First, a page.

Posts tagged with ‘video marketing strategies’

What is the Goal of Digital Marketing?

Recently I was with a group of business owners who were talking about different “marketing tools” they were using for their businesses.  There seemed to be a rabid desire among them to learn about some “Holy Grail” new tactic or technique they could use. But as I started asking them how they would use one particular tool or another, their answers started sounding more like the feature lists these tools use to market themselves.

  • “It lets me add all my contacts and manage discussions in one place.”
  • “I can see results from my email campaign in real time!”
  • “I can post to Twitter, Facebook and LinkedIn, all from the same program.”

Not to belabor the point, but these stated reasons for using a tool aren’t reasons at all. They don’t identify the one crucial element every marketing activity must possess: The Goal.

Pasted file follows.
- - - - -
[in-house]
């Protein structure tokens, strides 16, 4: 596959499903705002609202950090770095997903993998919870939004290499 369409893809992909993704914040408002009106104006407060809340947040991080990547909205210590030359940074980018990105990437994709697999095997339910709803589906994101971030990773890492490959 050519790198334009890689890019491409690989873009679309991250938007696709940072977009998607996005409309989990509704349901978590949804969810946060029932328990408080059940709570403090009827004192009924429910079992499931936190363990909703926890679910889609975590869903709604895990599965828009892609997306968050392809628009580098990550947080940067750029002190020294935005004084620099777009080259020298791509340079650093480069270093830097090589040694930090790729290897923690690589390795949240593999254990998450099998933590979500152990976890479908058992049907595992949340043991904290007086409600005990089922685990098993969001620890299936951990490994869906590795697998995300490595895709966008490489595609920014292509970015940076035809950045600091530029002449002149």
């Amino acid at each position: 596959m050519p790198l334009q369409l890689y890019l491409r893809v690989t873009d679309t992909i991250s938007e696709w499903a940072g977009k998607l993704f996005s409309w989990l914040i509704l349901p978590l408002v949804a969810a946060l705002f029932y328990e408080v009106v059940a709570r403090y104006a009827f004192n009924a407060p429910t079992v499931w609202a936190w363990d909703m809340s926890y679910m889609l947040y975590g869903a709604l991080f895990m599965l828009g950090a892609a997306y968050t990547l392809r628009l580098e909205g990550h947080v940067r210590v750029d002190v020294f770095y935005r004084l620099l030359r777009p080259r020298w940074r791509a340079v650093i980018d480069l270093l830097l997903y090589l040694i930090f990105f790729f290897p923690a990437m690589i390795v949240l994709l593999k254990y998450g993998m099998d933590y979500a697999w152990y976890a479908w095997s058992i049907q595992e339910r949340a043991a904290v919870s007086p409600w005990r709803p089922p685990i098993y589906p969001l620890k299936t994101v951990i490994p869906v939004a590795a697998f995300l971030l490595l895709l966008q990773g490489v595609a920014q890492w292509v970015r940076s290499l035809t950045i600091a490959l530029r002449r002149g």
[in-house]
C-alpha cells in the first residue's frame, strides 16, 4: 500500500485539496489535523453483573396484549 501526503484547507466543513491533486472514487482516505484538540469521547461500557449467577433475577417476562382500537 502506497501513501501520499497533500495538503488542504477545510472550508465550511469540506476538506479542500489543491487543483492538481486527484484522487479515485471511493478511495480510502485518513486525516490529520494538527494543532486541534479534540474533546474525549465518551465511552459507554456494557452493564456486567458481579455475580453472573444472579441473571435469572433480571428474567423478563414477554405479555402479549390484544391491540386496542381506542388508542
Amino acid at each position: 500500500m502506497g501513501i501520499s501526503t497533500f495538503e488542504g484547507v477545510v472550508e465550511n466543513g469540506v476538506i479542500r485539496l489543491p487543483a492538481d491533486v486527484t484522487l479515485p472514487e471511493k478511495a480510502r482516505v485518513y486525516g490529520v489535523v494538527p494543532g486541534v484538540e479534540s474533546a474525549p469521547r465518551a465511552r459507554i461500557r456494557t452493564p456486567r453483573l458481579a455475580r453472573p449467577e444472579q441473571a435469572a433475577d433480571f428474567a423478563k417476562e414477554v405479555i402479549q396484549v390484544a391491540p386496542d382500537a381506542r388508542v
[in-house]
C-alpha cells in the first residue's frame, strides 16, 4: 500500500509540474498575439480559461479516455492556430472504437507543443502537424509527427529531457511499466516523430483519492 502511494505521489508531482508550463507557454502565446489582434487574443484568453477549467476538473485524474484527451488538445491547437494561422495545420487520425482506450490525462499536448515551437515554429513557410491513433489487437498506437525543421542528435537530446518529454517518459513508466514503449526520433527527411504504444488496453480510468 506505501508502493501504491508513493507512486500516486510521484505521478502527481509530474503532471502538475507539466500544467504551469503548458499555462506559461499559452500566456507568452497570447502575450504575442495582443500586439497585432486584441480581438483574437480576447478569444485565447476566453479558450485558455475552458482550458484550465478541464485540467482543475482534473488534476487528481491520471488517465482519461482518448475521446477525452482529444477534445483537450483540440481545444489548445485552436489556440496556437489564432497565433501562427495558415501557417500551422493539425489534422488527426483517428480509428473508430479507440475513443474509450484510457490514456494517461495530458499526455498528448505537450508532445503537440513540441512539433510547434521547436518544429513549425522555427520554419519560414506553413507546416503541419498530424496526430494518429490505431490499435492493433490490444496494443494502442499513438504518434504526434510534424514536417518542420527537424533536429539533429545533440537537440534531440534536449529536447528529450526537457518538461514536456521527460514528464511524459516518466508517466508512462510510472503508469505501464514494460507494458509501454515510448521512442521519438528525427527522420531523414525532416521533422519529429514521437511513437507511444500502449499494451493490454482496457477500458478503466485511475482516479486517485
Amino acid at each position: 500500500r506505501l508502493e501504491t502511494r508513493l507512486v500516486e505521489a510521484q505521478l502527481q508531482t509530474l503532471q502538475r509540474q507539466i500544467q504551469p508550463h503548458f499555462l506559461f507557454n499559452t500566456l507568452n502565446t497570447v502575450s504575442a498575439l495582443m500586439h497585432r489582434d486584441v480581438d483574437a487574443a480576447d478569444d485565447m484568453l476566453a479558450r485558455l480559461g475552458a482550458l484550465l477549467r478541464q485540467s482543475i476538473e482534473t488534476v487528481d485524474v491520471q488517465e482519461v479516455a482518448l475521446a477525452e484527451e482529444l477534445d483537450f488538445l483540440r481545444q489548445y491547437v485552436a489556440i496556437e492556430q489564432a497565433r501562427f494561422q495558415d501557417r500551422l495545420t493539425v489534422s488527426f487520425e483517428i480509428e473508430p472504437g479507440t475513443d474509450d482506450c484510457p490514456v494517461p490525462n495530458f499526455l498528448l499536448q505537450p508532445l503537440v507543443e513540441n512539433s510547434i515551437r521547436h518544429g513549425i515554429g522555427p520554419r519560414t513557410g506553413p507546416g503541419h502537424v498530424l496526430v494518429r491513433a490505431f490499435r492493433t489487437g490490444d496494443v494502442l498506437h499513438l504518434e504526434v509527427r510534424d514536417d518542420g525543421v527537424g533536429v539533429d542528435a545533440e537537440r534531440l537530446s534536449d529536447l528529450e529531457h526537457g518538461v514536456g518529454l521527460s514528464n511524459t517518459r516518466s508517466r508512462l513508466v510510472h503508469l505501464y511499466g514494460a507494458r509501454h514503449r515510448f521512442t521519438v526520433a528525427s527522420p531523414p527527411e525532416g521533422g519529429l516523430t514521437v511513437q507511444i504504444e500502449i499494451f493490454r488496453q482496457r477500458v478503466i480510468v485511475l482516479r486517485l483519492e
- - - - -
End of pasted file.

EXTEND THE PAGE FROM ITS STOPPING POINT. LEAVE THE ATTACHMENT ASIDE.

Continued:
So what is the goal of any marketing effort, digital or otherwise? It’s simple: To increase revenue and profit.

Any tool, tactic or strategy must be able to demonstrate how it will help you hit this goal, or it’s nothing but a waste of time, money and resources.

Lately, it seems like many respected tools and tactics cannot seem to quantify any bottom line objective.  I guess that’s what makes us different from other creative digital agencies. We genuinely think that if a service can’t justify it’s price, then neither can we.

Are you asking the tough question about your marketing efforts? Or are you wasting precious resources without a strategy that moves you closer to your revenue or profit goal? Either way, you should know and be able to quantify how each new tool or tactic moves you closer or farther away from revenue and profit. To riff on an old axiom, “Experiment, but verify.”

Online Product Videos Set to Explode in 2009

A recent study from emarketer.com says it all: Online product videos sell more products, reduce the number of abandoned shopping carts, lower the rate of returned merchandise and raise sales.